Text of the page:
MI-WeP-12 Ferromagnetism in Epitaxial Mn:Ge Films
A.P. Li (Oak Ridge National Laboratory); C. Zeng (The University of Tennessee); Z. Gai, J.F. Wendelken (Oak Ridge National Laboratory); H.H. Weitering (The University of Tennessee and Oak Ridge National Laboratory); J. Shen (Oak Ridge National Laboratory)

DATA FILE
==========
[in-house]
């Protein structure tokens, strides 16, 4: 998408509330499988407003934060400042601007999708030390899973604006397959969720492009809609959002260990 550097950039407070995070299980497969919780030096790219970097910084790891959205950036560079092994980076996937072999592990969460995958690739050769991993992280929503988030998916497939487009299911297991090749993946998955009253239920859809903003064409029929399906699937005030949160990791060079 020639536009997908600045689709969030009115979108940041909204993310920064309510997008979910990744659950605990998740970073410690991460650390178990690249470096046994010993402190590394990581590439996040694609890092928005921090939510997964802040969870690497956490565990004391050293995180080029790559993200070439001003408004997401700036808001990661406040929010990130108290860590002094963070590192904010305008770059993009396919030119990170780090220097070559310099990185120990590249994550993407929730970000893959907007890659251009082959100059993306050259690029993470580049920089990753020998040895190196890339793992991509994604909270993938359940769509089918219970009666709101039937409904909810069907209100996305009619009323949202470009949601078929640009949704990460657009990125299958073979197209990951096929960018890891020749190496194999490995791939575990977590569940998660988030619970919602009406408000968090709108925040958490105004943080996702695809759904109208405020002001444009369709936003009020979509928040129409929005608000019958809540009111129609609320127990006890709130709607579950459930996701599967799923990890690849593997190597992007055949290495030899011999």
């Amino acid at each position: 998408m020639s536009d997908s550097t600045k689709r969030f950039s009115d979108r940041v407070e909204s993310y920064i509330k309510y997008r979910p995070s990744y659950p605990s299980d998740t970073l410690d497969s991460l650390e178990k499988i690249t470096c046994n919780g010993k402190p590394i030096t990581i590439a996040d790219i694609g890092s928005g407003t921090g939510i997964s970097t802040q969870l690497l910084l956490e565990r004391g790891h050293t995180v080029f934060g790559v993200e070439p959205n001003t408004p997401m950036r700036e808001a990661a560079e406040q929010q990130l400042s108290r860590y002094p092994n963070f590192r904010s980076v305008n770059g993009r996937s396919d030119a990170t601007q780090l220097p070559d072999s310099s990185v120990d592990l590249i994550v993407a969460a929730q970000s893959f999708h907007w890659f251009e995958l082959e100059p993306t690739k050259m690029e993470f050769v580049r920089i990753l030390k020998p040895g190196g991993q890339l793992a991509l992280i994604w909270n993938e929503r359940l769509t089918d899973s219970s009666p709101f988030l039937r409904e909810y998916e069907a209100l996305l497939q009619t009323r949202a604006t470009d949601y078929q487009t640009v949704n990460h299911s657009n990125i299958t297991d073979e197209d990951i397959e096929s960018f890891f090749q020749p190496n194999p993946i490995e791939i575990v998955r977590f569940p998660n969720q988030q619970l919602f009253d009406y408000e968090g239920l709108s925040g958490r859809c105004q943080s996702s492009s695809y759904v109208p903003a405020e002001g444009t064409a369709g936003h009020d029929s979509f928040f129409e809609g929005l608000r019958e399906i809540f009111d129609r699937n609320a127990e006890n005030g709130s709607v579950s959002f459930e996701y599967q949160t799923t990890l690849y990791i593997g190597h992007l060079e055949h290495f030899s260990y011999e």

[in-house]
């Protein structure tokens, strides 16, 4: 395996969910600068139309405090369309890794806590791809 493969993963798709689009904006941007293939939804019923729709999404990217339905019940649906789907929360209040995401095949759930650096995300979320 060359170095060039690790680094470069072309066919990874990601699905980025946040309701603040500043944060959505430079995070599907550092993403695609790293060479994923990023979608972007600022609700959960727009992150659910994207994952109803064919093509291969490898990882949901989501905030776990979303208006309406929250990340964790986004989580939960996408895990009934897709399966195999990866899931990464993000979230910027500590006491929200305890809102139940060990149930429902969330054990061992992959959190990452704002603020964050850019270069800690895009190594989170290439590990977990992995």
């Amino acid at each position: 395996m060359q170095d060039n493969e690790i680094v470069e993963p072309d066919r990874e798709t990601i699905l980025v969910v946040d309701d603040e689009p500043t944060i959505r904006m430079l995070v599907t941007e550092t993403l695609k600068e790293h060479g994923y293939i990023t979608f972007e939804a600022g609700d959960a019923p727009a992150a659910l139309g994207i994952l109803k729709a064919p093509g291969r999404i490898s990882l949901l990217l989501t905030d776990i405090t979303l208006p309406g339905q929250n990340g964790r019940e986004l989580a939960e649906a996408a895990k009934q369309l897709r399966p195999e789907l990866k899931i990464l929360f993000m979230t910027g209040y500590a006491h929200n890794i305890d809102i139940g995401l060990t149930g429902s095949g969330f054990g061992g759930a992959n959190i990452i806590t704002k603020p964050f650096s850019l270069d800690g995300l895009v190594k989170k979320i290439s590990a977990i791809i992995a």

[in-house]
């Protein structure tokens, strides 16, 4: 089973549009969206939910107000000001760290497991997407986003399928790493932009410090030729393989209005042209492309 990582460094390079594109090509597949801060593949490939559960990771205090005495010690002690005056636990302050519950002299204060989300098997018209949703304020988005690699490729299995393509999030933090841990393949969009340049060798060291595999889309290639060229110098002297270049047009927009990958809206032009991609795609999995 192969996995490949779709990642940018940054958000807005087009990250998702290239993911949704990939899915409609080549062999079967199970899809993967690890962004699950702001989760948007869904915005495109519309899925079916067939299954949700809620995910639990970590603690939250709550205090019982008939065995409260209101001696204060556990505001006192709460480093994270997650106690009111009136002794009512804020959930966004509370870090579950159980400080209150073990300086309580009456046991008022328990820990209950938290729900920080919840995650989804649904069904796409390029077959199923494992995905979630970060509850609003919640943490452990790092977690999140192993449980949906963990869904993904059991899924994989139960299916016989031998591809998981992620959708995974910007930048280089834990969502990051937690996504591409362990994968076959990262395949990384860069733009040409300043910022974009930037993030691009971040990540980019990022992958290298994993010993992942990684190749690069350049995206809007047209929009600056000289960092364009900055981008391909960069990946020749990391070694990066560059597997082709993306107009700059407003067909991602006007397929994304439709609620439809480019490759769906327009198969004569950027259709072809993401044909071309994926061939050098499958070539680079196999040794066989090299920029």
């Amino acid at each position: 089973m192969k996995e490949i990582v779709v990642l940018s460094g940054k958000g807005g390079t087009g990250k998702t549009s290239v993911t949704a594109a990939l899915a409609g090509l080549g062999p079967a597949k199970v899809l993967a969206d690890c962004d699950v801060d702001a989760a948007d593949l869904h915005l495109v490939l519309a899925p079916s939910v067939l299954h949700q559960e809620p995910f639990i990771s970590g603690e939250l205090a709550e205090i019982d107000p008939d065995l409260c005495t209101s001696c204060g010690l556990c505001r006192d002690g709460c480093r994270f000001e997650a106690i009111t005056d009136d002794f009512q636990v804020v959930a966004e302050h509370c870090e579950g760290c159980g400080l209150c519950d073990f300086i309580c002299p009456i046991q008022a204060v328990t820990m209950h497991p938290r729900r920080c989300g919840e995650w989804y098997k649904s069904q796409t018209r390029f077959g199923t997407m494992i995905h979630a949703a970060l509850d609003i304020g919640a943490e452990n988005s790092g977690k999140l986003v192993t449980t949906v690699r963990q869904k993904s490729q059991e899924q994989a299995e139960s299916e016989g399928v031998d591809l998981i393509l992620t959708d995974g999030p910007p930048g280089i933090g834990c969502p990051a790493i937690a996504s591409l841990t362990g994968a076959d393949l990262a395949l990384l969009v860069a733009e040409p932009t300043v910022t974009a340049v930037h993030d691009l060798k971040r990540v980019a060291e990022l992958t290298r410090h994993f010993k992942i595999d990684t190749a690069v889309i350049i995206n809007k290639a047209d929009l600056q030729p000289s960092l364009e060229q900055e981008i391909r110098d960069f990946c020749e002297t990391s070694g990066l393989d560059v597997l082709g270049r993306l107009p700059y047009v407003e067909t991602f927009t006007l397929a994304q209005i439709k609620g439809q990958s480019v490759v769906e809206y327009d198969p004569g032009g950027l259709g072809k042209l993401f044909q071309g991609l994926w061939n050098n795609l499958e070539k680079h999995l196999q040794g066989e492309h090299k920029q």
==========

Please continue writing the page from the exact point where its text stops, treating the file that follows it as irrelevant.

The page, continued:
We report on the magnetic properties of Mn-doped homo-epitaxial Ge films. Two different approaches are used to fabricate ferromagnetic Ge films. In the first approach, Mn-doped Ge films were grown on (2x1) reconstructed Ge(100) using molecular beam epitaxy (MBE) as was reported by Y.D. Park et al (Science 295, 651 (2002)). The Mn-concentration was varied between 1% and 5%. The Ge films show ferromagnetic ordering with Curie temperatures ranging from 25 K to 295 K, which have been determined from the remnant magnetization measured with a SQUID magnetometer. The magnetic response appears to consist of two different contributions, namely the ferromagnetic response from the dilute magnetic semiconductor (DMS) and the response from ferromagnetic alloy precipitates. X-ray diffraction (XRD), Rutherford Backscattering, and ion-channeling experiments were used to characterize the stoichiometry, homogeneity, and epitaxial quality of the films. In the second approach, a 40 nm Mn film is deposited onto Ge(111) and annealed to 150 °C for several minutes. Scanning Tunneling Microscope and XRD measurements show a high-quality epitaxial Mn5Ge3 alloy film with Mn5Ge3(001)//Ge(111). The Curie temperature of this ferromagnetic alloy film is 295 K, which is similar to that of bulk Mn5Ge3. The identical Tc of the epitaxial alloy film and Mn-doped Ge(100) films strongly suggests that the DMS film contains bulk Mn5Ge3 precipitates. These precipitates are below the detection limit of XRD. This thin film ferromagnetic system has good potential for spin-injection studies in silicon-compatible semiconductors. This research was sponsored by the LDRD Program of Oak Ridge National Laboratory, managed by UT-Battelle, LLC, for the U.S. Department of Energy under Contract No. DE-AC05-00OR22725.